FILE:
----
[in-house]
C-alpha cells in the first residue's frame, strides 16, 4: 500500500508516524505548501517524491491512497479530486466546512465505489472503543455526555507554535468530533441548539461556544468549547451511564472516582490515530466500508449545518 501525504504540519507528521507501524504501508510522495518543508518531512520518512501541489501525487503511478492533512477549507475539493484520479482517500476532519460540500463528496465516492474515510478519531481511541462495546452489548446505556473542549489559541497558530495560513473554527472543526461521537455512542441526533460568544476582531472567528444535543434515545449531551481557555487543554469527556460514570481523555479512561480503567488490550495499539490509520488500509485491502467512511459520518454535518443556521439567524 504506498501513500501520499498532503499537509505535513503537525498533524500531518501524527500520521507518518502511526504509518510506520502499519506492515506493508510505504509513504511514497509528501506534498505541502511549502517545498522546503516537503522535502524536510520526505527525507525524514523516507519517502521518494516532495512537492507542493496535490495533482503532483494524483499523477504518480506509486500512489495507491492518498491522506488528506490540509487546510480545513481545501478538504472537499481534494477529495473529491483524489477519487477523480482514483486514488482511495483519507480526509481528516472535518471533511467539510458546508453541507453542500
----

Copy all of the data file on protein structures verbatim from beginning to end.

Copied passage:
[in-house]
C-alpha cells in the first residue's frame, strides 16, 4: 500500500508516524505548501517524491491512497479530486466546512465505489472503543455526555507554535468530533441548539461556544468549547451511564472516582490515530466500508449545518 501525504504540519507528521507501524504501508510522495518543508518531512520518512501541489501525487503511478492533512477549507475539493484520479482517500476532519460540500463528496465516492474515510478519531481511541462495546452489548446505556473542549489559541497558530495560513473554527472543526461521537455512542441526533460568544476582531472567528444535543434515545449531551481557555487543554469527556460514570481523555479512561480503567488490550495499539490509520488500509485491502467512511459520518454535518443556521439567524 504506498501513500501520499498532503499537509505535513503537525498533524500531518501524527500520521507518518502511526504509518510506520502499519506492515506493508510505504509513504511514497509528501506534498505541502511549502517545498522546503516537503522535502524536510520526505527525507525524514523516507519517502521518494516532495512537492507542493496535490495533482503532483494524483499523477504518480506509486500512489495507491492518498491522506488528506490540509487546510480545513481545501478538504472537499481534494477529495473529491483524489477519487477523480482514483486514488482511495483519507480526509481528516472535518471533511467539510458546508453541507453542500